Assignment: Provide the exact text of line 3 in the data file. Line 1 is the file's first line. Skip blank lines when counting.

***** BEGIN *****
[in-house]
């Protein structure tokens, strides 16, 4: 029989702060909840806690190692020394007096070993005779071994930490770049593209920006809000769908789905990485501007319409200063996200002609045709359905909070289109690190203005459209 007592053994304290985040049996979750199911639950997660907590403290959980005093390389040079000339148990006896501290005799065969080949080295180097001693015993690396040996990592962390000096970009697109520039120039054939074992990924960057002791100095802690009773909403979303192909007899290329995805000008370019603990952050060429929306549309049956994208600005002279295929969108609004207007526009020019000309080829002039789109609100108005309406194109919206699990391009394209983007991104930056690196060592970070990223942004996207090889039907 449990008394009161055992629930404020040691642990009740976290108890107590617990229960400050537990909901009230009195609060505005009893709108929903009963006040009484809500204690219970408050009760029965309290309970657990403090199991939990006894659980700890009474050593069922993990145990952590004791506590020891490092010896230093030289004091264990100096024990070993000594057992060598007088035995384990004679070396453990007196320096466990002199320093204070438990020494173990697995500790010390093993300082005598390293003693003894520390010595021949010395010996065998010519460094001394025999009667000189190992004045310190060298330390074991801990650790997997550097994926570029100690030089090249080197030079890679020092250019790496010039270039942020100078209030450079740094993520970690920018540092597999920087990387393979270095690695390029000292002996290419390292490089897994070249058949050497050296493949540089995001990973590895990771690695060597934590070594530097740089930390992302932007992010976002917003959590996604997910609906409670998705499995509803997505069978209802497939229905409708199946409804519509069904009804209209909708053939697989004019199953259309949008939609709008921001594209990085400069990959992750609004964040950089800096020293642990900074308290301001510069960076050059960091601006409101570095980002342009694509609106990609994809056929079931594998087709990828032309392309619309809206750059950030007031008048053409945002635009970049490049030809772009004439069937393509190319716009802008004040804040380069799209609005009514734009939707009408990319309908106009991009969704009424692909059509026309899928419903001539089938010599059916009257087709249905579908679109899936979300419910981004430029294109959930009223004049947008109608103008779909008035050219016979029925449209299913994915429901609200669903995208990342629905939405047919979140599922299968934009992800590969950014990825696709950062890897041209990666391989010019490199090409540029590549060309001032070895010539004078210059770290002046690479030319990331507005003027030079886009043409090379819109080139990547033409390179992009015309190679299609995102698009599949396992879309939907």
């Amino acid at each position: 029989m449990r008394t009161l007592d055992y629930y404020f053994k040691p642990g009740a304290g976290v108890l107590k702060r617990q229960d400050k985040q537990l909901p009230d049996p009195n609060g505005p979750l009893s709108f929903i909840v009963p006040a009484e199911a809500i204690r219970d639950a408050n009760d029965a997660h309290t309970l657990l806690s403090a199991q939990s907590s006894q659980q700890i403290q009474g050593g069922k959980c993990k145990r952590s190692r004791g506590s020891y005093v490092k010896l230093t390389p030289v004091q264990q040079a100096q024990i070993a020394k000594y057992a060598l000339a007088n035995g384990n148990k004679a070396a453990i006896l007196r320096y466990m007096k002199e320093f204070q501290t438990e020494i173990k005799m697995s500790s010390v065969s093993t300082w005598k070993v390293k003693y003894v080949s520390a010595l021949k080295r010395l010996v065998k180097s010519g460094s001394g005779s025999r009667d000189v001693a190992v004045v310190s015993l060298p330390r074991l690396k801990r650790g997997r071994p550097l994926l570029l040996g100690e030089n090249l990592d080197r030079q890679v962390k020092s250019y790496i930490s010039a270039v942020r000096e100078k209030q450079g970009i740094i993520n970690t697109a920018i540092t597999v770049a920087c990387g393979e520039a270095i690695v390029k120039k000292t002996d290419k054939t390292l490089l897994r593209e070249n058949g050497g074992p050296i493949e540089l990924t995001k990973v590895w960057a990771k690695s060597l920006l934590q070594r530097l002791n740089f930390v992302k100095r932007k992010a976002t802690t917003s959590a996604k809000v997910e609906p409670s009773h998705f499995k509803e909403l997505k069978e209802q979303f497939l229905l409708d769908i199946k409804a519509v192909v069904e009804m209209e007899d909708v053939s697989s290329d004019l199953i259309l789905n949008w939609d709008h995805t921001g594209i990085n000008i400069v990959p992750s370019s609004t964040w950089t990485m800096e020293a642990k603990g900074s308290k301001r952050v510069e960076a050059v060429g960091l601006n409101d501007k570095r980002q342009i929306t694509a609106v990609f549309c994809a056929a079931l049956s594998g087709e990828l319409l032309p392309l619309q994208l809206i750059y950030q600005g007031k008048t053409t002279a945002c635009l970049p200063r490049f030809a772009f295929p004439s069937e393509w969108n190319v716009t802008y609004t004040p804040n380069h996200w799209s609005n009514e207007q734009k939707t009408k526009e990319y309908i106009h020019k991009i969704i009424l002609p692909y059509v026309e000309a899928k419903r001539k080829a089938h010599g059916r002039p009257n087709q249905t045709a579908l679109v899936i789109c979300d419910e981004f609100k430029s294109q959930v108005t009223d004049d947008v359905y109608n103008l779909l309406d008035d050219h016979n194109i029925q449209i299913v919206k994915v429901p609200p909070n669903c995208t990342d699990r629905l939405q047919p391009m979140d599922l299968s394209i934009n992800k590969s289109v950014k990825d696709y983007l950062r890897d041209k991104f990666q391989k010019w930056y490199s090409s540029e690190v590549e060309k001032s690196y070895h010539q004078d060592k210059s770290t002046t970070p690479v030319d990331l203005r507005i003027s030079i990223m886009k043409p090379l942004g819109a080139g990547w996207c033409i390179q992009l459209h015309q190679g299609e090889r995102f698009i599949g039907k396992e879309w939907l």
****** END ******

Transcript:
């Amino acid at each position: 029989m449990r008394t009161l007592d055992y629930y404020f053994k040691p642990g009740a304290g976290v108890l107590k702060r617990q229960d400050k985040q537990l909901p009230d049996p009195n609060g505005p979750l009893s709108f929903i909840v009963p006040a009484e199911a809500i204690r219970d639950a408050n009760d029965a997660h309290t309970l657990l806690s403090a199991q939990s907590s006894q659980q700890i403290q009474g050593g069922k959980c993990k145990r952590s190692r004791g506590s020891y005093v490092k010896l230093t390389p030289v004091q264990q040079a100096q024990i070993a020394k000594y057992a060598l000339a007088n035995g384990n148990k004679a070396a453990i006896l007196r320096y466990m007096k002199e320093f204070q501290t438990e020494i173990k005799m697995s500790s010390v065969s093993t300082w005598k070993v390293k003693y003894v080949s520390a010595l021949k080295r010395l010996v065998k180097s010519g460094s001394g005779s025999r009667d000189v001693a190992v004045v310190s015993l060298p330390r074991l690396k801990r650790g997997r071994p550097l994926l570029l040996g100690e030089n090249l990592d080197r030079q890679v962390k020092s250019y790496i930490s010039a270039v942020r000096e100078k209030q450079g970009i740094i993520n970690t697109a920018i540092t597999v770049a920087c990387g393979e520039a270095i690695v390029k120039k000292t002996d290419k054939t390292l490089l897994r593209e070249n058949g050497g074992p050296i493949e540089l990924t995001k990973v590895w960057a990771k690695s060597l920006l934590q070594r530097l002791n740089f930390v992302k100095r932007k992010a976002t802690t917003s959590a996604k809000v997910e609906p409670s009773h998705f499995k509803e909403l997505k069978e209802q979303f497939l229905l409708d769908i199946k409804a519509v192909v069904e009804m209209e007899d909708v053939s697989s290329d004019l199953i259309l789905n949008w939609d709008h995805t921001g594209i990085n000008i400069v990959p992750s370019s609004t964040w950089t990485m800096e020293a642990k603990g900074s308290k301001r952050v510069e960076a050059v060429g960091l601006n409101d501007k570095r980002q342009i929306t694509a609106v990609f549309c994809a056929a079931l049956s594998g087709e990828l319409l032309p392309l619309q994208l809206i750059y950030q600005g007031k008048t053409t002279a945002c635009l970049p200063r490049f030809a772009f295929p004439s069937e393509w969108n190319v716009t802008y609004t004040p804040n380069h996200w799209s609005n009514e207007q734009k939707t009408k526009e990319y309908i106009h020019k991009i969704i009424l002609p692909y059509v026309e000309a899928k419903r001539k080829a089938h010599g059916r002039p009257n087709q249905t045709a579908l679109v899936i789109c979300d419910e981004f609100k430029s294109q959930v108005t009223d004049d947008v359905y109608n103008l779909l309406d008035d050219h016979n194109i029925q449209i299913v919206k994915v429901p609200p909070n669903c995208t990342d699990r629905l939405q047919p391009m979140d599922l299968s394209i934009n992800k590969s289109v950014k990825d696709y983007l950062r890897d041209k991104f990666q391989k010019w930056y490199s090409s540029e690190v590549e060309k001032s690196y070895h010539q004078d060592k210059s770290t002046t970070p690479v030319d990331l203005r507005i003027s030079i990223m886009k043409p090379l942004g819109a080139g990547w996207c033409i390179q992009l459209h015309q190679g299609e090889r995102f698009i599949g039907k396992e879309w939907l």